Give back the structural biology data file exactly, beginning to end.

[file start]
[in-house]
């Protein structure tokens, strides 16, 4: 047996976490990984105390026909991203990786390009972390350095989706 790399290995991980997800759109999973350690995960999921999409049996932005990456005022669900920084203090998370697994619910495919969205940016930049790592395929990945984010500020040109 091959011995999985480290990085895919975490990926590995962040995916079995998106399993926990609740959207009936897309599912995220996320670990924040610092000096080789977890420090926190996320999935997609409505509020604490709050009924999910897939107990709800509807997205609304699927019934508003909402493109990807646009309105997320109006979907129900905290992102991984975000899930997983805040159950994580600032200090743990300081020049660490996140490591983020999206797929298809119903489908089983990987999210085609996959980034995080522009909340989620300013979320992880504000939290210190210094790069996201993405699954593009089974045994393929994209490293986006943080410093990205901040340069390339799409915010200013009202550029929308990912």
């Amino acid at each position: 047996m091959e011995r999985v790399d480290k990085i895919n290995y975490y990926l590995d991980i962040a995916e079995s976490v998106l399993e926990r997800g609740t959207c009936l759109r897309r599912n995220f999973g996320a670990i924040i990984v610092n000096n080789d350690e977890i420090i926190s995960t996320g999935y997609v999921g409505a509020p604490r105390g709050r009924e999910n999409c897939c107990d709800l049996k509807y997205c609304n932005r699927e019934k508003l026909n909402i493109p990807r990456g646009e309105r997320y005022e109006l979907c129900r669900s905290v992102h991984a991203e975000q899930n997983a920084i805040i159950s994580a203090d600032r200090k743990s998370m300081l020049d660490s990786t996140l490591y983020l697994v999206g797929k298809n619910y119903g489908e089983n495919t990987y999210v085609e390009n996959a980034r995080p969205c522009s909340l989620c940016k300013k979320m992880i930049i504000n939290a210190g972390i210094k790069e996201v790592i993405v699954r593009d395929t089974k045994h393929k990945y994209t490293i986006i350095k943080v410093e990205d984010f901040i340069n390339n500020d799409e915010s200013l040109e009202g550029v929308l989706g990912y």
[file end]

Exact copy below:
[in-house]
């Protein structure tokens, strides 16, 4: 047996976490990984105390026909991203990786390009972390350095989706 790399290995991980997800759109999973350690995960999921999409049996932005990456005022669900920084203090998370697994619910495919969205940016930049790592395929990945984010500020040109 091959011995999985480290990085895919975490990926590995962040995916079995998106399993926990609740959207009936897309599912995220996320670990924040610092000096080789977890420090926190996320999935997609409505509020604490709050009924999910897939107990709800509807997205609304699927019934508003909402493109990807646009309105997320109006979907129900905290992102991984975000899930997983805040159950994580600032200090743990300081020049660490996140490591983020999206797929298809119903489908089983990987999210085609996959980034995080522009909340989620300013979320992880504000939290210190210094790069996201993405699954593009089974045994393929994209490293986006943080410093990205901040340069390339799409915010200013009202550029929308990912």
């Amino acid at each position: 047996m091959e011995r999985v790399d480290k990085i895919n290995y975490y990926l590995d991980i962040a995916e079995s976490v998106l399993e926990r997800g609740t959207c009936l759109r897309r599912n995220f999973g996320a670990i924040i990984v610092n000096n080789d350690e977890i420090i926190s995960t996320g999935y997609v999921g409505a509020p604490r105390g709050r009924e999910n999409c897939c107990d709800l049996k509807y997205c609304n932005r699927e019934k508003l026909n909402i493109p990807r990456g646009e309105r997320y005022e109006l979907c129900r669900s905290v992102h991984a991203e975000q899930n997983a920084i805040i159950s994580a203090d600032r200090k743990s998370m300081l020049d660490s990786t996140l490591y983020l697994v999206g797929k298809n619910y119903g489908e089983n495919t990987y999210v085609e390009n996959a980034r995080p969205c522009s909340l989620c940016k300013k979320m992880i930049i504000n939290a210190g972390i210094k790069e996201v790592i993405v699954r593009d395929t089974k045994h393929k990945y994209t490293i986006i350095k943080v410093e990205d984010f901040i340069n390339n500020d799409e915010s200013l040109e009202g550029v929308l989706g990912y």